Saturday, July 22, 2017

Monday Musings 288: The season of Gods is.. Rains!


Monday Musings 288: The season of Gods is.. Rains!

Just before the monsoons hit us here in Mumbai, in one of the conversations during a car journey, we got to asking each other what was our favourite seasons. The popular choice in the car was winter  – I was surprised no one chose.  Here is my heart on this. Needless to say that all seasons have their charms and necessity and sometimes choosing a favourite is as futile as asking a young kid as to whom does she love more – Ma or Pa – and yet we do ask her and derive great joy in the banter that it generates.

Summer is oppressive overall. The heat burns the skin and the eyes and if you are in plains of India then even after sun down you feel the earth throwing back the heat in anger for its torment during the day – the air has been sucked dry of its life and vitality. Trees maintain a brave face, tendrils have their back broken, stray animals become introverts – and humans search for islands of shade, cool and air-conditioning, depending upon what they can afford.

The winter is dull and depressing overall. The fog and the overcast skies hang over us like a pale of gloom does like right before a catastrophe or right after it. The lack of sun and brightness in not only the state of the world but in a strange way also the state of the soul – as if someone has robbed us of the shine from us, as if we have watched a infinitely depressing movie. The sartorially experimental enjoy winters for what they could flash and show off but in many ways that is actually an attempt to compensate for the lack of brightness within and around.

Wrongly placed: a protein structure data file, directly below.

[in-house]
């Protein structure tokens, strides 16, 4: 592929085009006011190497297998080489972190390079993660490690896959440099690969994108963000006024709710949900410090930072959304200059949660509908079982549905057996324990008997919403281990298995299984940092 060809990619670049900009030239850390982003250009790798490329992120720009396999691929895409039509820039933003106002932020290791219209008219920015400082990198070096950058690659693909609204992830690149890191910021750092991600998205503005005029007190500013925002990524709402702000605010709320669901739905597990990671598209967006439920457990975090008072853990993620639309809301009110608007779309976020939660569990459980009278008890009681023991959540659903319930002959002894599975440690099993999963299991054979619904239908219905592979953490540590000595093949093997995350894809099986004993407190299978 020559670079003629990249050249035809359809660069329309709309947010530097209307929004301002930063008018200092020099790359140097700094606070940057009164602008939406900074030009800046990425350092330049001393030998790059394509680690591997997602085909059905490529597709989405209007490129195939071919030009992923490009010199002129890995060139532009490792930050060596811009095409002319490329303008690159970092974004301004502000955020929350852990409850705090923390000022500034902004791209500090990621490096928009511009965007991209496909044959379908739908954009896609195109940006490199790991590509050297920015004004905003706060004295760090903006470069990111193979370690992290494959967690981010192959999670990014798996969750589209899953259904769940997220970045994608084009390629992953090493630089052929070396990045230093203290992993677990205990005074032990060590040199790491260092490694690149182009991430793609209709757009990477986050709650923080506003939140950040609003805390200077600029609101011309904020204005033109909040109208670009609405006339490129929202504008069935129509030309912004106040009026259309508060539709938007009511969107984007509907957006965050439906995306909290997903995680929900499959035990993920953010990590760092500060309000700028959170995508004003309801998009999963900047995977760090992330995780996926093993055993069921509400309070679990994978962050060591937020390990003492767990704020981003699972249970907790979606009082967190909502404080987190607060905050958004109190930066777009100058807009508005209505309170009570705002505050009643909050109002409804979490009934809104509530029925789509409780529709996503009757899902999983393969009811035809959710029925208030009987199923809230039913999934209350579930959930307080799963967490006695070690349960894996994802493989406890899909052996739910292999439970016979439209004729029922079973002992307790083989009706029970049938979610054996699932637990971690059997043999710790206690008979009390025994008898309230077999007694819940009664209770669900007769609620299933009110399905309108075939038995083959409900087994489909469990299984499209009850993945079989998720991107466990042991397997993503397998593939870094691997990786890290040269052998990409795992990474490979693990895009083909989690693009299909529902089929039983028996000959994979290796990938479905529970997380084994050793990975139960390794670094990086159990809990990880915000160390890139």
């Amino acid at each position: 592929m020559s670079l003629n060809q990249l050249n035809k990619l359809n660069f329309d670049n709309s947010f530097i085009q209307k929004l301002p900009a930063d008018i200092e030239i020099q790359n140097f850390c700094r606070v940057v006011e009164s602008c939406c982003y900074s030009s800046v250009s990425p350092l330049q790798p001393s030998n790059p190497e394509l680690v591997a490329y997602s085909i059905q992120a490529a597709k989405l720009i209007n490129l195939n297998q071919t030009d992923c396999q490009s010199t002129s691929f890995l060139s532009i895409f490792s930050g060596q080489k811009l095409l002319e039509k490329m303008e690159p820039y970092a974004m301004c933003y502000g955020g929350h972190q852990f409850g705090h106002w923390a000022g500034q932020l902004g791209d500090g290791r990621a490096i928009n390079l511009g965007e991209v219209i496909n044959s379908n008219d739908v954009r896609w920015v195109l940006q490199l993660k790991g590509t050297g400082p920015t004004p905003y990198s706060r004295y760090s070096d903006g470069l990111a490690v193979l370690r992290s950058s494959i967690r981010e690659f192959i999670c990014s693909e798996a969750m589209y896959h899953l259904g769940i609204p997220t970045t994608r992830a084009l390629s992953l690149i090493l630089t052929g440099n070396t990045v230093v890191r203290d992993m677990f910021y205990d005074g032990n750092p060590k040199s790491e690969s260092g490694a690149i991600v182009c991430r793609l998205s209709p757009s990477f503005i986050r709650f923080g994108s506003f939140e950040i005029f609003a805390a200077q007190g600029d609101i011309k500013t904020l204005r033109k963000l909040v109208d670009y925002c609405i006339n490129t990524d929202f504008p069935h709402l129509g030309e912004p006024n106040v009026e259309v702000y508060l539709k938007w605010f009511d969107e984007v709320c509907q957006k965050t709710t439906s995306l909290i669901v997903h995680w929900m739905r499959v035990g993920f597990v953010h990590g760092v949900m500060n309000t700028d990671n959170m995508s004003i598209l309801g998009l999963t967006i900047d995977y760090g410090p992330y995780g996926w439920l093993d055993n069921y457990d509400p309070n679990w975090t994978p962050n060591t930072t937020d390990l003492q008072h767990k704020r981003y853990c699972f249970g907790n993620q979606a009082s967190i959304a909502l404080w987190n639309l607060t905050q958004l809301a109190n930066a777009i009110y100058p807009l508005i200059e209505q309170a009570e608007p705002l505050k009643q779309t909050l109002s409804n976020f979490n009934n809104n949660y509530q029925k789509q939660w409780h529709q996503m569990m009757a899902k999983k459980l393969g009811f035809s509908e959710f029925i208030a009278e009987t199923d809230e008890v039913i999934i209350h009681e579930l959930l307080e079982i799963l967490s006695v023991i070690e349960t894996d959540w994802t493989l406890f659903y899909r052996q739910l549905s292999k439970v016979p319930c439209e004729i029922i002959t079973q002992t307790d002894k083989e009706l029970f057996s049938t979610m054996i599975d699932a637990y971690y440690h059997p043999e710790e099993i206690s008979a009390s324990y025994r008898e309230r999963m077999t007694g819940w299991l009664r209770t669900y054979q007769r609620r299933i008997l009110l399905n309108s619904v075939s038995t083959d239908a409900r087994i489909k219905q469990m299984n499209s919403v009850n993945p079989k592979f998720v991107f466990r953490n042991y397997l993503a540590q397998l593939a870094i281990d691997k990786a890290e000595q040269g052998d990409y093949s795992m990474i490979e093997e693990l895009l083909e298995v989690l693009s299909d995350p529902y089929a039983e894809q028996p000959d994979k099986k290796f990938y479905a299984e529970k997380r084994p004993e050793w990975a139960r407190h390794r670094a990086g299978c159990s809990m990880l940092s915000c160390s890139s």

At a very aggregate level, both summers and winters are takers not givers. Rains are like grandparents – infinitely large hearted and net givers.

As the skies open up their benevolence upon us, the first reaction is of relief. The first rains are a balm for the earth and its inhabitants, comforting the blisters that they had acquired through the many months of summer. The first rains are therapeutic for it teaches us to hang on just a few more weeks through the torment and oppression that the summer causes. The symbolism and similarity to life is uncanny.

As the clouds change colour and flirt with the sun, we pick up playfulness from the weather. Rains are not like the constant hammering of the furnace of summer or the constant bite of the chill, but a child like game – sometimes the tease of a drizzle, sometimes the unimaginative cadence of a snore and sometimes the aggression of a heavy downpour. There is no predictability of the rains, a refreshing contrast with the utter constancy of its character in the summers and winters. Rains are playful and flirty like an adolescent romance. It hurts sometimes but mostly it is warm and mushy – and for no reason at all it adds a spring to the steps and some songs to the lips.

Rains provide not only succour but also enables life to exist and flourish. There would be practically no food and life without rains. We owe life and its myriad manifestations to rains.

The essential nature of rains is being moderate. Regions that are lucky to have the bounty of rains aplenty usually pass on those characteristics to the life forms that live there. Deserts and frozen snowy peaks are extreme and pass on that ruggedness to the life forms that inhabit them. 

Rains are a metaphor for abundance. Scarcity is the nature of the arid – both of the extreme hot and extreme cold type. The tropics are givers. The arid are hoarders.